Chemical-Induced Estrogenicity

Stephen Safe, Un Ho Jin, Xi Li

Research output: Chapter in Book/Report/Conference proceedingChapter

Abstract

Estrogens are critical hormones required for human health, but they have also been linked to human diseases. Inappropriate exposures to estrogens during critical developmental periods or later in life can lead to adverse health effects and these considerations have been important for the scientific, regulatory, and public concern regarding exposures of wildlife and humans to endocrine disrupting compounds and particularly those that exhibit estrogenic activity. An increasing number of industrial products or byproducts exhibit estrogenic activity and these include organochlorine pesticides, some polychlorinated biphenyls (PCBs), and phenolic compounds, such as alkylphenols and bisphenol A (BPA). Many of the estrogenic endocrine disruptors of concern including BPA have multiple activities, and this raises problems for risk assessment of these compounds. Moreover, mechanistic studies demonstrate that estrogenic endocrine disruptors are selective estrogen receptor (ER) modulators and exhibit tissue-specific ER agonist/antagonist activities that can only be determined by extensive research and not by simple predictive receptor binding or transactivation studies in cell culture models.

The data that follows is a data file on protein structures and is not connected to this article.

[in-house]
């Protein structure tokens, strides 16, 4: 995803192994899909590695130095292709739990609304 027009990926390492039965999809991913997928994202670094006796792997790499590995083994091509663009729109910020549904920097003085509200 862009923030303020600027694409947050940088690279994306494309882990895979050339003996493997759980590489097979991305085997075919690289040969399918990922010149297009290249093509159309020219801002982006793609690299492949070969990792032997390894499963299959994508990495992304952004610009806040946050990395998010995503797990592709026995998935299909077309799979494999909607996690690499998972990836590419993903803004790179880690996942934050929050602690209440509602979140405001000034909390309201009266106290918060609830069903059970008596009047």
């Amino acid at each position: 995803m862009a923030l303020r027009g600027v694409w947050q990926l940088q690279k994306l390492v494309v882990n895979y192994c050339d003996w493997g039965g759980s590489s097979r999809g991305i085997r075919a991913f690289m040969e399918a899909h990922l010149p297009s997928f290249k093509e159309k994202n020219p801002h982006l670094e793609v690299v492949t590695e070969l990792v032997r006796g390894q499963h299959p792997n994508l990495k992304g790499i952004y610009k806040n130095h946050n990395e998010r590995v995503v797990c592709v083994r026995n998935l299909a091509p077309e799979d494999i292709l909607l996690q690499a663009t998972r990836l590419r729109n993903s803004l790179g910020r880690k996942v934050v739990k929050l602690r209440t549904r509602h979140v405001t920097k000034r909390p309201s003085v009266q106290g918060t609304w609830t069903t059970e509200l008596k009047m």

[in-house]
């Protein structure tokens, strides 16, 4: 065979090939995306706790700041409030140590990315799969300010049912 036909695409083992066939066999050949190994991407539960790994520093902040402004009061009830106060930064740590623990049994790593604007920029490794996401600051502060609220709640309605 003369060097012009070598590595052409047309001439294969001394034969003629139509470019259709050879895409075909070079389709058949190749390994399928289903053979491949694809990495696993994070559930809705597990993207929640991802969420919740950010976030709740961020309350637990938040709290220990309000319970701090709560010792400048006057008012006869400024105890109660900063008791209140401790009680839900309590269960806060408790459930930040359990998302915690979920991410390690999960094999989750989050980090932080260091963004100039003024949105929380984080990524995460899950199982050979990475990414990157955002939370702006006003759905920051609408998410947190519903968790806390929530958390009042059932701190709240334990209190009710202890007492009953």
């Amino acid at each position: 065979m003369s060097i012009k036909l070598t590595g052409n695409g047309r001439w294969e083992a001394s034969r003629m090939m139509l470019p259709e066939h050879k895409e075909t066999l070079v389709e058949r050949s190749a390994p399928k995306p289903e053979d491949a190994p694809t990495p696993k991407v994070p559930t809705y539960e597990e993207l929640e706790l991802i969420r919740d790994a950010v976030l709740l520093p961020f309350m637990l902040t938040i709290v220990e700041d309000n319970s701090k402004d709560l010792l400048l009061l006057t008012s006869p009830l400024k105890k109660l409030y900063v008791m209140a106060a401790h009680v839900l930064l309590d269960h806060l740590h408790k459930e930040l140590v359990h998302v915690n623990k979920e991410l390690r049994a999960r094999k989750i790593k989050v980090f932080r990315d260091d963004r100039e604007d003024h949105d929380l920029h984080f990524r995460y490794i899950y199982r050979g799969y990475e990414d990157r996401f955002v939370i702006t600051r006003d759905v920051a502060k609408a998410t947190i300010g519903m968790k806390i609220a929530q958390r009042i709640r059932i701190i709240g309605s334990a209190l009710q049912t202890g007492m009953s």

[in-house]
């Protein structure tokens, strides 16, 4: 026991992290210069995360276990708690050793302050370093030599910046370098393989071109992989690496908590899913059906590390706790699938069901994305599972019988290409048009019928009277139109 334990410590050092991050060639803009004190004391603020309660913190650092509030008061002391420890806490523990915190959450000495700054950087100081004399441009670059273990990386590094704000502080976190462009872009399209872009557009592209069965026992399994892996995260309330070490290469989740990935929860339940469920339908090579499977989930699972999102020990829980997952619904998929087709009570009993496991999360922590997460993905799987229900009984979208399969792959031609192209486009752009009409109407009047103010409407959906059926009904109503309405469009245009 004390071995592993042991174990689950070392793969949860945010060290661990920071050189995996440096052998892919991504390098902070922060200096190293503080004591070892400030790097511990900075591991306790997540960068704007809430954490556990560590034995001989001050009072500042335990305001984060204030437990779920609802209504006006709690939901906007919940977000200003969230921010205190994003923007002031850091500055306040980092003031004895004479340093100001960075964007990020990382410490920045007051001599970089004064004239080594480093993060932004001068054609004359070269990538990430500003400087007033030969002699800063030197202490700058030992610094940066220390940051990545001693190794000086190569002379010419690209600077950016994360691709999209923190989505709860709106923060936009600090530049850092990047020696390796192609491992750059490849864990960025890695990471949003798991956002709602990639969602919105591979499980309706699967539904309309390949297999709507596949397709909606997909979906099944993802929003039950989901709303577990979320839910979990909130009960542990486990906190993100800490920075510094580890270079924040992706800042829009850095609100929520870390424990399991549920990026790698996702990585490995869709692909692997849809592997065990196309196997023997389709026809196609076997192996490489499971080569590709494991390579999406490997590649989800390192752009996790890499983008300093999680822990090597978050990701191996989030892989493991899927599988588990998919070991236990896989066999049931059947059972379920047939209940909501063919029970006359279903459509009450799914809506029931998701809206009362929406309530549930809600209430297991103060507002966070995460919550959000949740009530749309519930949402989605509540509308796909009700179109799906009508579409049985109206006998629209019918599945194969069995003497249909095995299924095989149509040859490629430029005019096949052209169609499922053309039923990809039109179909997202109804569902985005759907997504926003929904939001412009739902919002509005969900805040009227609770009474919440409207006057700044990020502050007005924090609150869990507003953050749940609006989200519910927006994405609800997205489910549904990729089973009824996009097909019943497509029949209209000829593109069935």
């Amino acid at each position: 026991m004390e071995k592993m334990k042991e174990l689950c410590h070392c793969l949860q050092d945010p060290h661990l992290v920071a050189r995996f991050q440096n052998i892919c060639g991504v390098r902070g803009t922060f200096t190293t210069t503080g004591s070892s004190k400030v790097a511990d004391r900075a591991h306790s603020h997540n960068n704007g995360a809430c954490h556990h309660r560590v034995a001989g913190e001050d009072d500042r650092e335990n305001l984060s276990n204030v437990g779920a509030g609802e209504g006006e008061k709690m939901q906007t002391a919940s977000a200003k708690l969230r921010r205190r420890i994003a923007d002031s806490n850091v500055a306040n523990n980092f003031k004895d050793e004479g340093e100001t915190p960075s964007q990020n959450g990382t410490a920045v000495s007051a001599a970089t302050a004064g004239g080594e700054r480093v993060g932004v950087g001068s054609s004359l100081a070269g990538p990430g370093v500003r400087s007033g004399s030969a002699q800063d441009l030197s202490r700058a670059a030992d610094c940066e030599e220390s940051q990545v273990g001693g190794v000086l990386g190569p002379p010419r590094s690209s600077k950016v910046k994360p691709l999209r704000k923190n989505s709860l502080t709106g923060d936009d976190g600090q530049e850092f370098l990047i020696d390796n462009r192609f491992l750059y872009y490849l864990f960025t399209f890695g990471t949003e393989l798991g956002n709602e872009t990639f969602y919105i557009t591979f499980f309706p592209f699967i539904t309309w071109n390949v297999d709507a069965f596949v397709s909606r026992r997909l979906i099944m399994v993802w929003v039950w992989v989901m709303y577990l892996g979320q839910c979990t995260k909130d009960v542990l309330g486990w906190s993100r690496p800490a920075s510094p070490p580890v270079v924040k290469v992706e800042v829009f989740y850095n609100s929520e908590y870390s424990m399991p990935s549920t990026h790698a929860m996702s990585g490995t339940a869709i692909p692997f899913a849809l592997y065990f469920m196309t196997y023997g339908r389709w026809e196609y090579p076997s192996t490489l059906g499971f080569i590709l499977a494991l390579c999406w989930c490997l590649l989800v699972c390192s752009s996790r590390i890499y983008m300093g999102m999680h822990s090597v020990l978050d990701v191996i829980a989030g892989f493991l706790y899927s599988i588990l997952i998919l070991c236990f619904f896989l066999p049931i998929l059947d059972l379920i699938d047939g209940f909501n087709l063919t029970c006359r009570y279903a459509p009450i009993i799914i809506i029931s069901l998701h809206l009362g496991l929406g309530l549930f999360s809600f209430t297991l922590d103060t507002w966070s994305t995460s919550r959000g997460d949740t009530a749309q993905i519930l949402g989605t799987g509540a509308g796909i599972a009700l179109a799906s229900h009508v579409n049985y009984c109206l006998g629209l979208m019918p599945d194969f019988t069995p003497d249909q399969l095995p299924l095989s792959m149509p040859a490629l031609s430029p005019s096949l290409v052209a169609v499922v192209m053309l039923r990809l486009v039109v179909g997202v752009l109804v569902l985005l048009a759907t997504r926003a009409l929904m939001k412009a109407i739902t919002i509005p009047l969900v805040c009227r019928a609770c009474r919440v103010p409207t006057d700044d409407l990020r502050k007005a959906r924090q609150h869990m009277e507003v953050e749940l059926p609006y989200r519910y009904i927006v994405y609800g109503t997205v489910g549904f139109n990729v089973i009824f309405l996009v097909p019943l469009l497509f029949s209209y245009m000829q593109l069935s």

Original languageEnglish (US)
Title of host publicationVeterinary Toxicology
Subtitle of host publicationBasic and Clinical Principles: Third Edition
PublisherElsevier
Pages805-816
Number of pages12
ISBN (Print)9780128114100
DOIs
StatePublished - Mar 5 2018

Keywords

  • 17beta-estradiol
  • Bisphenol A
  • Endocrine disruptor
  • Exposure
  • Phytoestrogen
  • Selective ER modulator
  • Xenoestrogen

ASJC Scopus subject areas

  • Medicine(all)

Fingerprint Dive into the research topics of 'Chemical-Induced Estrogenicity'. Together they form a unique fingerprint.

Cite this